My point is, I’m getting there. The book is taking definite shape now. And I’m using Scrivener to build it, so I’m kind of proud of that, too.

I guess old dogs can learn new tricks.

Illustration and poem by Michelle Garren Flye copyright 2021

Update on UnSong (with a teaser)

I am so in love with my new project I’ve been working practically nonstop on it since last week. It’s tough when you’ve got a project like this that you can’t wait to see finished…but you’ve got to stop and do mundane things like pay the bills and get ready for taxes and, well, eat and sleep. (Though I will say I’ve sacrificed a bit of the latter.)

So I’ve been working nonstop since last week and I’ve gotten about halfway with the illustrations. But I just can’t wait to share at least one. So I chose one of my favorite haiku. Here it is with the illustration I finished just last night:

Poem and illustration by Michelle Garren Flye copyright 2021

If you’ve seen my graphic novel HourGlass, you’ll recognize where I got the idea for this one. This is half the battle, too. Though most of my poetry is pretty easy to illustrate, some of it isn’t. This one actually took me a while. If you’ve ever tried to draw rain, you’ll understand why. It’s not the easiest thing to draw. I played around with different “brushes” on my iPad and finally realized it was the hand that was the important part of the poem, not the wind and rain. And thanks to HourGlass, I already knew how to draw a ghost-like hand. Lol.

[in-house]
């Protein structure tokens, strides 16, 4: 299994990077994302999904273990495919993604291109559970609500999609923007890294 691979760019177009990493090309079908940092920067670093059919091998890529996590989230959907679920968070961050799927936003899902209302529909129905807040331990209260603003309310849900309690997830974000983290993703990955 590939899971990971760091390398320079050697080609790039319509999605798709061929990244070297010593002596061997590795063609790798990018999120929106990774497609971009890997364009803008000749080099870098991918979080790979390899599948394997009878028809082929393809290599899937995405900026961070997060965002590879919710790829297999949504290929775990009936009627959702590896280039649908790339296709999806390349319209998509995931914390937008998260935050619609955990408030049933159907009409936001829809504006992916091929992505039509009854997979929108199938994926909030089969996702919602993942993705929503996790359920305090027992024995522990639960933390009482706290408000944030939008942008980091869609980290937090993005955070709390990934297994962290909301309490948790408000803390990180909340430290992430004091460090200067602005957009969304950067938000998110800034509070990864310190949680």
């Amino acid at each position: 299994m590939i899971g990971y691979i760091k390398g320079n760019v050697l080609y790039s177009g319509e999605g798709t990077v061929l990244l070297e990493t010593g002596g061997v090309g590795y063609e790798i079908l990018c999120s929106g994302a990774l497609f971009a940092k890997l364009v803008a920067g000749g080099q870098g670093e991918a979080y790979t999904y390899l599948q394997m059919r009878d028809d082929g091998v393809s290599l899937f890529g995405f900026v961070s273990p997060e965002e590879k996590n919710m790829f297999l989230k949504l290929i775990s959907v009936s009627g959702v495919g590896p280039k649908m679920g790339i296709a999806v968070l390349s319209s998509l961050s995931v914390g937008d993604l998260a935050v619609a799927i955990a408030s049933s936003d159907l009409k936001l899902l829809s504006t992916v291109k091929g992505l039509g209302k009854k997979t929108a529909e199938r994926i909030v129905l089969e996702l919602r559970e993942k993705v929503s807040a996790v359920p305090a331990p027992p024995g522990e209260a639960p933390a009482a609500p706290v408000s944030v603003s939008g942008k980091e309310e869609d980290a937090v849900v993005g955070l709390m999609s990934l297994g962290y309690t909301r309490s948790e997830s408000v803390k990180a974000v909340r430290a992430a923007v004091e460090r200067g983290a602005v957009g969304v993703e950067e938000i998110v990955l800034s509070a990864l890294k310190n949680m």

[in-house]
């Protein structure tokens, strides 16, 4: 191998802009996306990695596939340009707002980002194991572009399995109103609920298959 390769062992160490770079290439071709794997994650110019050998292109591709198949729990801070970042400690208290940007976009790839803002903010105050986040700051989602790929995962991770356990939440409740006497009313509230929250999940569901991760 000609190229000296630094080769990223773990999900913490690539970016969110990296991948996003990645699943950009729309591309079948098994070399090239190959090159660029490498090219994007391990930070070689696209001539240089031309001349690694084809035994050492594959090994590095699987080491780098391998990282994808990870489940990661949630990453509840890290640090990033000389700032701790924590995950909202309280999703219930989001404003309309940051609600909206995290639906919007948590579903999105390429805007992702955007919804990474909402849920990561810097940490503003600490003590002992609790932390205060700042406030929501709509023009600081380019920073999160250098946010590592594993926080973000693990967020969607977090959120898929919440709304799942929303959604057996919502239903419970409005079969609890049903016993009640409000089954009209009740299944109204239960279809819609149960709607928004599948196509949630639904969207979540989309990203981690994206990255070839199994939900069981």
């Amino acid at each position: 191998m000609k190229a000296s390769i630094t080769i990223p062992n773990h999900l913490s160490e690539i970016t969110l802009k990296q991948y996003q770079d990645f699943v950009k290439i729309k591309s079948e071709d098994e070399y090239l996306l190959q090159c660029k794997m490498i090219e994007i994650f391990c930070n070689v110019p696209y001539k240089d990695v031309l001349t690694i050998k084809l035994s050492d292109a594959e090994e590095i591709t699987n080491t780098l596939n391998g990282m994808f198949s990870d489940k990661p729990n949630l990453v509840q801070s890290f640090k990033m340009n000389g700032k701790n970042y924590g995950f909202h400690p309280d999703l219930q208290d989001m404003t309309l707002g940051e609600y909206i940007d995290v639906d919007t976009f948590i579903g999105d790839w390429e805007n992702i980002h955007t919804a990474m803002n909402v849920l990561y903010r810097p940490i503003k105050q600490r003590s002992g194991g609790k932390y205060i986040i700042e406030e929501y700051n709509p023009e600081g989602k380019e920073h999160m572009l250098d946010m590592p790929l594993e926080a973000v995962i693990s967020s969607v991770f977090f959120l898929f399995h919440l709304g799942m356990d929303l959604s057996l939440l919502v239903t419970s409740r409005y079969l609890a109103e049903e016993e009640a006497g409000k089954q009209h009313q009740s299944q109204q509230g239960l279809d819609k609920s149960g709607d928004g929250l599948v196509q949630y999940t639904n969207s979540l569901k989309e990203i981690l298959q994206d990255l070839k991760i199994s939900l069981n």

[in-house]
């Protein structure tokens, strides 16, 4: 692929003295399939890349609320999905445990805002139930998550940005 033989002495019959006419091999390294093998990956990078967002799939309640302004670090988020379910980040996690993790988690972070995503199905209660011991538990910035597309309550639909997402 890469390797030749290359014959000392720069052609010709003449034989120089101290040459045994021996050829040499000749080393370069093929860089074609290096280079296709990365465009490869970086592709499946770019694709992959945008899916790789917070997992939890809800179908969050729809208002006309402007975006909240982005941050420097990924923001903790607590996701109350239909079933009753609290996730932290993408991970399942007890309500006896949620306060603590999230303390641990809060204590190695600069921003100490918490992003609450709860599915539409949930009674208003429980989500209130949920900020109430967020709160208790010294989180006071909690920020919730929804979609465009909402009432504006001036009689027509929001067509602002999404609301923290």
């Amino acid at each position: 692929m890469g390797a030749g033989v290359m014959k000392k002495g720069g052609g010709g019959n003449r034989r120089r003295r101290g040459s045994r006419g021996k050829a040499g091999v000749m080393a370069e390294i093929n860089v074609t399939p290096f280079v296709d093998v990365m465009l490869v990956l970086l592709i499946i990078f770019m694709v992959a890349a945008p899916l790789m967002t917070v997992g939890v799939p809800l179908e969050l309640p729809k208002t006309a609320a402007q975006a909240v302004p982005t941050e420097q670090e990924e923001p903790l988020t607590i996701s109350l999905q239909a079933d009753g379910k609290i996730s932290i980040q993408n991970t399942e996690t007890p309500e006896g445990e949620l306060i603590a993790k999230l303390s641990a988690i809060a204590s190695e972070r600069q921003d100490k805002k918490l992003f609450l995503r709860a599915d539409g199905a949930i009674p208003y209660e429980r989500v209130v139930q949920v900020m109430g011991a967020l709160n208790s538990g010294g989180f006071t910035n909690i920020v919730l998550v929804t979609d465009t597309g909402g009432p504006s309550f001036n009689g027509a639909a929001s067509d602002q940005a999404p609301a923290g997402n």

Anyway, I’m off to illustrate more poetry. Maybe write one or two as well. There’s one I’ve included in this book that I may not be able to use as I’ve also entered it into a contest. I’m at least half hoping it doesn’t win (which it probably won’t) because it’s the best one I have and could easily take up a two-page spread, and I have the illustration all planned out. Well, we shall see, right?

If it does win, maybe I can still include it and add a line to the front cover: “Contains the award-winning poem—————”

New Project Preview: UnSong

Do you remember the first book you ever read without pictures in it? It probably happened about fifth grade, at least that’s when I remember it.

It felt like a mistake, right? You were told to use your imagination to picture the characters and scenes, and I know I learned how to do that. It was so much work, though, I only really wanted to read the same books—my favorites—over and over. When I was assigned a book to read in school, it was almost always a chore, though some of those classics did make it into my favorites stack.

I’ve read plenty of books now, using my imagination to fill in the blanks left by the lack of art, but I started wondering. Why omit the art? Why not provide a few illustrations? Maybe that’s why graphic novels are surging in the marketplace. I know I still love a good comic book.

With poetry, in particular, there’s a definite need for art. Poetry is not just words. Poetry grows from feelings, is inspired by sights, might be as amorphous as a scent.

Other poets, of course, have already discovered what I’m just now concluding. I mean, look at Shel Silverstein. Also, I recently picked up Gabbie Hanna’s beautiful book of illustrated poetry dandelion in a bookstore (ahem, not mine), read the very first poem in it and got tears in my eyes.

So, like I always do, I’m throwing all my thoughts and feelings about something (in this case poetry), into a big kettle and seeing what boils out. So far, I’ve got most of the poems I’m planning to use and a few of the illustrations…and a title.

Possible cover, but probably not. 🙂 Stay tuned!